Terjeans for the supply of the standing army» This his Lordship complained of as a very unhandsome return to the militia officers, for their zeal for the defence of the country; and he owned he felt it personally as a peculiar hardship, as he had last year been authorised by the county of which he was Lord Lieutenant (Berkshire) to make an offer to Government of forty men trained to the artillery, which offer his Majesty'j ministers thought proper to refuse. Another view in which the Bill appeared to him to be likely to operate in a way highly injurious to the militia, and which, from the critical circumstances of the times, he thought extremely impolitic, was, the destructive effect it must necessarily have on the discipline of the militia regiments. If a commanding officer disapproved os the conduct of any private in his regiment, or that private was conscious that he had done something to merit either censure or punishment, he had.nothing to do but to fay he was bred to the sea, or wished to enroll himself in the royal corps of artillery, and immediately obtain his discharge; for his commanding officer had no option, but was obliged to give it him on his demand. His Lordship reasoned at considerable length on this particular, and the clause being compulsory, as it struck directly at the discipline of the militia, and must necessarily weaken the authority of the colonel or commanding officer, and lessen the respect in which the men had been accustomed to hold him. He next 'discussed the effect of suffering one in ten of all the privates to be discharged into the corps of artillery, as it might upon the whole of the militia amount to so large a number, thatwould very seriously thin the ranks and take away from the strength of that constitutional force, and render it not only less respectable, but less adequate to the internal defence of.the country. In respect to the clause enacting that his Majesty's Lieutenants and Deputy-lieutenants respectively, of the county to which the regiment out of which the private men shall be discharged, belong, and also the colonel or commanding officer, and every commissioner! officer, duly commissioned by the commanding officers of such regiment, shall be empowered, by beat of drum, to raise volunteers to be enrolled as private men, in the room of those discharged, his Lordstiip objected to it on various grounds, and complained in very pointed terms of the clause which enacts that the colonel or commanding officer sliould be entitled to receive ten guineas to be applied in providing other private men to replace those discharged. His Lordship said, it indirectly conveyed a very unpleasant insinuation against the commanding officer, and put him into a situation in which militia' colonels ought not in his opinion to be placed. His Lordship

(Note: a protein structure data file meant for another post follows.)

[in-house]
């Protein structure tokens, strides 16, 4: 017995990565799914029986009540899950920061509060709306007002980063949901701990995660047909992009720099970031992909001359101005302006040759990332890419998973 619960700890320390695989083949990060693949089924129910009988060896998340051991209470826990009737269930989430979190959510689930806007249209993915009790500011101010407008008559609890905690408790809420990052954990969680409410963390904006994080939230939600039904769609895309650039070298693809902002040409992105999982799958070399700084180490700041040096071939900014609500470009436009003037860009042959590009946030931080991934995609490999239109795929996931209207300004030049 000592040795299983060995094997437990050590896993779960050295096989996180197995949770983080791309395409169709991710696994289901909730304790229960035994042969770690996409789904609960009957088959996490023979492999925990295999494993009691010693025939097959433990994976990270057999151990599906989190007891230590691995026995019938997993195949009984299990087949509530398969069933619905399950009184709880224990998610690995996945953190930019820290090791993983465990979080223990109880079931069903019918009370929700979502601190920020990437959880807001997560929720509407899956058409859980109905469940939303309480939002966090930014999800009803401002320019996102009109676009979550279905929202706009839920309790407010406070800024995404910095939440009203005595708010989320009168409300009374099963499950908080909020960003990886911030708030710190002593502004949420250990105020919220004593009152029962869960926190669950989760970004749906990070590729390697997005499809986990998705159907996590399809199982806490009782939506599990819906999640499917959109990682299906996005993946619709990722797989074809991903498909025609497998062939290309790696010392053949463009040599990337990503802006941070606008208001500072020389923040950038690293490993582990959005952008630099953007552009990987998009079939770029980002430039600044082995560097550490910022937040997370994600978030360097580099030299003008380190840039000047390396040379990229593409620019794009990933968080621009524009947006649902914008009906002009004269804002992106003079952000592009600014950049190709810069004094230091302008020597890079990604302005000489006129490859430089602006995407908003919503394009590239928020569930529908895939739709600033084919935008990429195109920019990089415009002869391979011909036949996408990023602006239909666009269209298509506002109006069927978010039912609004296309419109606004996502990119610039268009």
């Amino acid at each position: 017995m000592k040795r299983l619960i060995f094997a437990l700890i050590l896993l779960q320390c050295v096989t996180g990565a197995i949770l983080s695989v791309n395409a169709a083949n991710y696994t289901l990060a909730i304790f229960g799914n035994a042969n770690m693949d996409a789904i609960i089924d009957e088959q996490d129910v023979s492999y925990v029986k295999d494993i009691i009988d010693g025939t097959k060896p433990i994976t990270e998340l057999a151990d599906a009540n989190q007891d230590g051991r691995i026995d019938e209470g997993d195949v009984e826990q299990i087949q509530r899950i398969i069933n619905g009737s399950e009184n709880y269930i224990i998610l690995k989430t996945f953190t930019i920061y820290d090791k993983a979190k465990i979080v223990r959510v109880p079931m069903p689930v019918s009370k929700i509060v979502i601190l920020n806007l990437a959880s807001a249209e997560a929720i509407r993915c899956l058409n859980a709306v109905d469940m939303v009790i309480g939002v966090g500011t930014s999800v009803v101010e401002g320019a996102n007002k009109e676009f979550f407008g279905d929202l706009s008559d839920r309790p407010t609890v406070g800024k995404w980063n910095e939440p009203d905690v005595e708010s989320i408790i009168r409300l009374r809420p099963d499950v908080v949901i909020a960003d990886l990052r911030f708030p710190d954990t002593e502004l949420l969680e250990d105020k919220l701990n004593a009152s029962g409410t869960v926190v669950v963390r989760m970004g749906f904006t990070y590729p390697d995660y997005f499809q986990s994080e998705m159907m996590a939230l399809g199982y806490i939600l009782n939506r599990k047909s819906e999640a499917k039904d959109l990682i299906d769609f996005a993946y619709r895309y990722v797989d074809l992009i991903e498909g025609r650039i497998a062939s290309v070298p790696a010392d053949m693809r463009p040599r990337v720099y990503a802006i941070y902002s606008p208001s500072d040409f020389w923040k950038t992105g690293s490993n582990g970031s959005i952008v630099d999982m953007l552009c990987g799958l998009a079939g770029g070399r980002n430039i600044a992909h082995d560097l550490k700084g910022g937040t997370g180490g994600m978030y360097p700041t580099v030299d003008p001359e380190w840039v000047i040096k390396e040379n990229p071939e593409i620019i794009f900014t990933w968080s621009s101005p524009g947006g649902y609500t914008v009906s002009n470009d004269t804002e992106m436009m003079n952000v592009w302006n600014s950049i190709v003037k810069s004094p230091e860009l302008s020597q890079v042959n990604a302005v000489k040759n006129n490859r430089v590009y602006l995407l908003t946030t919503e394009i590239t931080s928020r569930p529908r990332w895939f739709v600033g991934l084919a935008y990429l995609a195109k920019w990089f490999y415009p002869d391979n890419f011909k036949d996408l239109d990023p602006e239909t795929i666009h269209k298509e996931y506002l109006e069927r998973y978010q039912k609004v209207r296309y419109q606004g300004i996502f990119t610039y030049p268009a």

stated stated a great variety of animadversions on these and other topics which the clauses of the Bill suggested, declaring his strong objection to those clauses he had noticed, which would ■induce him to oppose the Bill. He said he had ever understood that the militia was considered to stand in some respects higher than the regular army, and in others lower; but this Bill appeared likely to put the militia much below the army, to weaken its strength, and to degrade and wound the feelings of the officers. He sliould therefore object to the Bill's being Tead a second time.